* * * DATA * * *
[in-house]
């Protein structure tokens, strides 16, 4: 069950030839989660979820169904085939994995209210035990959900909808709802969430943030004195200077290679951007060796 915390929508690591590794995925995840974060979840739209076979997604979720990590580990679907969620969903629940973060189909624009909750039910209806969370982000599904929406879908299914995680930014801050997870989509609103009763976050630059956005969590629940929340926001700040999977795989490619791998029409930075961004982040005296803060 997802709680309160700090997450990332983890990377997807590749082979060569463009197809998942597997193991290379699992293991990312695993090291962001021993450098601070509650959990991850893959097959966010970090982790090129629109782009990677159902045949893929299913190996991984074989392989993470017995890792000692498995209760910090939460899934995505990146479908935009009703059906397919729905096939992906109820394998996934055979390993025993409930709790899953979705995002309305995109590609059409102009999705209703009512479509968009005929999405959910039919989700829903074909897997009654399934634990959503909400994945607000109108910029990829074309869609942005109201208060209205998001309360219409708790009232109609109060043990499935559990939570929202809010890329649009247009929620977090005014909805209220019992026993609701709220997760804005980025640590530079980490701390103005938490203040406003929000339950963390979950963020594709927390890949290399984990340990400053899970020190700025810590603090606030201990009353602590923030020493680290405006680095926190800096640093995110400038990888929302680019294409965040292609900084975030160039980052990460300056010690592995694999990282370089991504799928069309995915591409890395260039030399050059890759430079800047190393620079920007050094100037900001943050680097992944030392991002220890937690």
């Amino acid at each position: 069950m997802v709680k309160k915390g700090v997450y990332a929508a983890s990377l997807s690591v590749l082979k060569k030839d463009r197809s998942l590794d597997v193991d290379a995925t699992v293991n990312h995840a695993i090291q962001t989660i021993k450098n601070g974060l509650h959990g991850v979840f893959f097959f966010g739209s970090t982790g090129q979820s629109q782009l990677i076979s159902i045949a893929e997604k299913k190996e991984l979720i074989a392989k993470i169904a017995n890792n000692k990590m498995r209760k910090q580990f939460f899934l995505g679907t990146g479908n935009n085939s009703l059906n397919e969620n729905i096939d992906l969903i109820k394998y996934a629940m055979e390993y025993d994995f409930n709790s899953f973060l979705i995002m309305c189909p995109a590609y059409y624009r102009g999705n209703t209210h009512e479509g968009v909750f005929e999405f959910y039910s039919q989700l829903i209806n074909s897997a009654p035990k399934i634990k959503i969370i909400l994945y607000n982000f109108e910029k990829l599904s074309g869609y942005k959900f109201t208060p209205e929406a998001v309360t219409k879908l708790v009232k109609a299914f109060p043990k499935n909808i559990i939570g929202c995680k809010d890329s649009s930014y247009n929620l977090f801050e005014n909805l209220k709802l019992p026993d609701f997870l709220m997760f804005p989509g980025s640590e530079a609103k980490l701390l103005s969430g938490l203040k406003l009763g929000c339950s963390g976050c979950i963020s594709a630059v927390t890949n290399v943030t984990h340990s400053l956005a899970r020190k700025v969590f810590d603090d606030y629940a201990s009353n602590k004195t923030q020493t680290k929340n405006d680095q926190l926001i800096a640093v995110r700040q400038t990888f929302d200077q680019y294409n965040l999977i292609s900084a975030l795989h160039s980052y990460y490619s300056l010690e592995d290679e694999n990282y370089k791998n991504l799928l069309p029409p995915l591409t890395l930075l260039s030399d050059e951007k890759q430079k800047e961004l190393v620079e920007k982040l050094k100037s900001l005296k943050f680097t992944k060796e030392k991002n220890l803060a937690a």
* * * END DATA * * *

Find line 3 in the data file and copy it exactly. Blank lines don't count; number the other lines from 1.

């Amino acid at each position: 069950m997802v709680k309160k915390g700090v997450y990332a929508a983890s990377l997807s690591v590749l082979k060569k030839d463009r197809s998942l590794d597997v193991d290379a995925t699992v293991n990312h995840a695993i090291q962001t989660i021993k450098n601070g974060l509650h959990g991850v979840f893959f097959f966010g739209s970090t982790g090129q979820s629109q782009l990677i076979s159902i045949a893929e997604k299913k190996e991984l979720i074989a392989k993470i169904a017995n890792n000692k990590m498995r209760k910090q580990f939460f899934l995505g679907t990146g479908n935009n085939s009703l059906n397919e969620n729905i096939d992906l969903i109820k394998y996934a629940m055979e390993y025993d994995f409930n709790s899953f973060l979705i995002m309305c189909p995109a590609y059409y624009r102009g999705n209703t209210h009512e479509g968009v909750f005929e999405f959910y039910s039919q989700l829903i209806n074909s897997a009654p035990k399934i634990k959503i969370i909400l994945y607000n982000f109108e910029k990829l599904s074309g869609y942005k959900f109201t208060p209205e929406a998001v309360t219409k879908l708790v009232k109609a299914f109060p043990k499935n909808i559990i939570g929202c995680k809010d890329s649009s930014y247009n929620l977090f801050e005014n909805l209220k709802l019992p026993d609701f997870l709220m997760f804005p989509g980025s640590e530079a609103k980490l701390l103005s969430g938490l203040k406003l009763g929000c339950s963390g976050c979950i963020s594709a630059v927390t890949n290399v943030t984990h340990s400053l956005a899970r020190k700025v969590f810590d603090d606030y629940a201990s009353n602590k004195t923030q020493t680290k929340n405006d680095q926190l926001i800096a640093v995110r700040q400038t990888f929302d200077q680019y294409n965040l999977i292609s900084a975030l795989h160039s980052y990460y490619s300056l010690e592995d290679e694999n990282y370089k791998n991504l799928l069309p029409p995915l591409t890395l930075l260039s030399d050059e951007k890759q430079k800047e961004l190393v620079e920007k982040l050094k100037s900001l005296k943050f680097t992944k060796e030392k991002n220890l803060a937690a």